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Minimally Invasive Surgery
Volume 2014, Article ID 162643, 4 pages
Clinical Study

Operative Outcome and Patient Satisfaction in Early and Delayed Laparoscopic Cholecystectomy for Acute Cholecystitis

1Department of General Surgery, Port-Fouad General Hospital, 19 Al-Guish Street, Port Fouad, Port Said, Egypt
2Department of Surgery, Faculty of Medicine, Suez Canal University, Ismailia, Egypt

Received 27 June 2014; Revised 29 July 2014; Accepted 3 August 2014; Published 14 August 2014

Academic Editor: Casey M. Calkins

Copyright © 2014 Aly Saber and Emad N. Hokkam. This is an open access article distributed under the Creative Commons Attribution License, which permits unrestricted use, distribution, and reproduction in any medium, provided the original work is properly cited.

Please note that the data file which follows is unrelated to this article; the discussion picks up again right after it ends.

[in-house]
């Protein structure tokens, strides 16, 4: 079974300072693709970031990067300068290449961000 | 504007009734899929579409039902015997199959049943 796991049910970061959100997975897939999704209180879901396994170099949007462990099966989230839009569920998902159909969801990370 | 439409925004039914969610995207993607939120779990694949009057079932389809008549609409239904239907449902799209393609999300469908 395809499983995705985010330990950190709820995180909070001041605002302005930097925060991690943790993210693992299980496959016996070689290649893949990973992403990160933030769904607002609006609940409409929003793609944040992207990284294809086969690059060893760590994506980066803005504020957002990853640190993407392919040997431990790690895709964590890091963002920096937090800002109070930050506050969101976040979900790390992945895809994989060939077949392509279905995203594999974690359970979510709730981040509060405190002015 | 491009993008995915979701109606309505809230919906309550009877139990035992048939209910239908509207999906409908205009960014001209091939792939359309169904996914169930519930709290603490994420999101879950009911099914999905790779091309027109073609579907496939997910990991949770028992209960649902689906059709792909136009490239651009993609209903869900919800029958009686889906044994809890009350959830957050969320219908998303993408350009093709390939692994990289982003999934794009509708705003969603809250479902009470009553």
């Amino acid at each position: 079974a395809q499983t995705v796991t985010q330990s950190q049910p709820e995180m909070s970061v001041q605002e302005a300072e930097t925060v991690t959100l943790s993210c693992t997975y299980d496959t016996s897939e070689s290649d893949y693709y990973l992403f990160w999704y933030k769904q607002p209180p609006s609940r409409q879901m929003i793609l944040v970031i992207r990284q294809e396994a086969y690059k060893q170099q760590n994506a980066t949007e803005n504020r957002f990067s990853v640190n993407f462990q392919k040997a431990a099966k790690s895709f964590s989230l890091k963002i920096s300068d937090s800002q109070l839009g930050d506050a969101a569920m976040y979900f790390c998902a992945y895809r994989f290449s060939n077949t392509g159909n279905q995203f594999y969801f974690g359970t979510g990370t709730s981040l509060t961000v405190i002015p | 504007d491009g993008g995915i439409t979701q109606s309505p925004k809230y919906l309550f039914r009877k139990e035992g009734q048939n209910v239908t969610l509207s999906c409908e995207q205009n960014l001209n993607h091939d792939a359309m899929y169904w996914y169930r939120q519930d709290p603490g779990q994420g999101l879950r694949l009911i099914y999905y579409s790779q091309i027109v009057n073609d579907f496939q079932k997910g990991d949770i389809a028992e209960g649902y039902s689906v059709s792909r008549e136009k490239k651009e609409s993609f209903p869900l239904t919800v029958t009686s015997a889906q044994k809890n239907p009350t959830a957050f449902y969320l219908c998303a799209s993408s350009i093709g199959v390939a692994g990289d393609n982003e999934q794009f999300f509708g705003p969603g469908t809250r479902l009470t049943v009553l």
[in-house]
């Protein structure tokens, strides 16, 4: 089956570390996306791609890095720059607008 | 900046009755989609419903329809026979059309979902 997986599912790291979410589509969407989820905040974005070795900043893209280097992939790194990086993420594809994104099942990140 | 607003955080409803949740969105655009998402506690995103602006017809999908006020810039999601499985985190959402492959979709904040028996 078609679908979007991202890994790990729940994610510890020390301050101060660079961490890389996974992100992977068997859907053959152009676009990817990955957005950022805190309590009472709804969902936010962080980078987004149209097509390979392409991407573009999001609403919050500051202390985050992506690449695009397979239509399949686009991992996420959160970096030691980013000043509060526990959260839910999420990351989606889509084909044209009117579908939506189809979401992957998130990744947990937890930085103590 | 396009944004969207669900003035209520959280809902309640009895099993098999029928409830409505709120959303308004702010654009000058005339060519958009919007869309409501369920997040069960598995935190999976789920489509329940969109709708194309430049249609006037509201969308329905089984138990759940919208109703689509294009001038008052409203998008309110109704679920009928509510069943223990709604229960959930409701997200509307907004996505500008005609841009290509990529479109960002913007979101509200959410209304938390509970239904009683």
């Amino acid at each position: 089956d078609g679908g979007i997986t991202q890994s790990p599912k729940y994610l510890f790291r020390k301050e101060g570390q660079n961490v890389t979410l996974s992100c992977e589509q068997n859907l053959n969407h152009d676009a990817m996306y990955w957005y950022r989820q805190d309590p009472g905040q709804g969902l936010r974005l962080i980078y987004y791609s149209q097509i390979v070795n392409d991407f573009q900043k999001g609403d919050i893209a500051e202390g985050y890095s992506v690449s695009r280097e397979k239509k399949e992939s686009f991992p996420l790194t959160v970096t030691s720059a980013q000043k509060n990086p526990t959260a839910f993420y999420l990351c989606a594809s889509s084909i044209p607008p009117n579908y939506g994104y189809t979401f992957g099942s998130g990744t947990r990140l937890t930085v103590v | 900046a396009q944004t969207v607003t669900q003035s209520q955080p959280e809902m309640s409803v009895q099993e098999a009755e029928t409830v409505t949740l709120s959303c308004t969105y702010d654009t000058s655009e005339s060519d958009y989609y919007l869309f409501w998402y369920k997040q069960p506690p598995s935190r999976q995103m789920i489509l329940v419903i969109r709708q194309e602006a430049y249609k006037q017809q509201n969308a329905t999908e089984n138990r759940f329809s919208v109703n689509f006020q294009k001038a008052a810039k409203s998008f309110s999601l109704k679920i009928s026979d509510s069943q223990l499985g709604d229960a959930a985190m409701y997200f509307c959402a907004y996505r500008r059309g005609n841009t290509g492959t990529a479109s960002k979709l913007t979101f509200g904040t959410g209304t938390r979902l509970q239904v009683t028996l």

Introduction. Early laparoscopic cholecystectomy is usually associated with reduced hospital stay, sick leave, and health care expenditures. Early diagnosis and treatment of acute cholecystitis reduce both mortality and morbidity and the accurate diagnosis requires specific diagnostic criteria of clinical data and imaging studies. Objectives. To compare early versus delayed laparoscopic cholecystectomy regarding the operative outcome and patient satisfaction. Patients and Methods. Patients with acute cholecystitis were divided into two groups, early (A) and delayed (B) cholecystectomy. Diagnosis of acute cholecystitis was confirmed by clinical examination, laboratory data, and ultrasound study. The primary end point was operative and postoperative outcome and the secondary was patient’s satisfaction. Results. The number of readmissions in delayed treatment group B was three times in 10% of patients, twice in 23.3%, and once in 66.7% while the number of readmissions was once only in patients in group A and the mean total hospital stays were higher in group B than in group A. The overall patient’s satisfaction was in group A compared with in group B. Conclusion. Early laparoscopic cholecystectomy resulted in significant reduction in length of hospital stay and accepted rate of operative complications and conversion rates when compared with delayed techniques.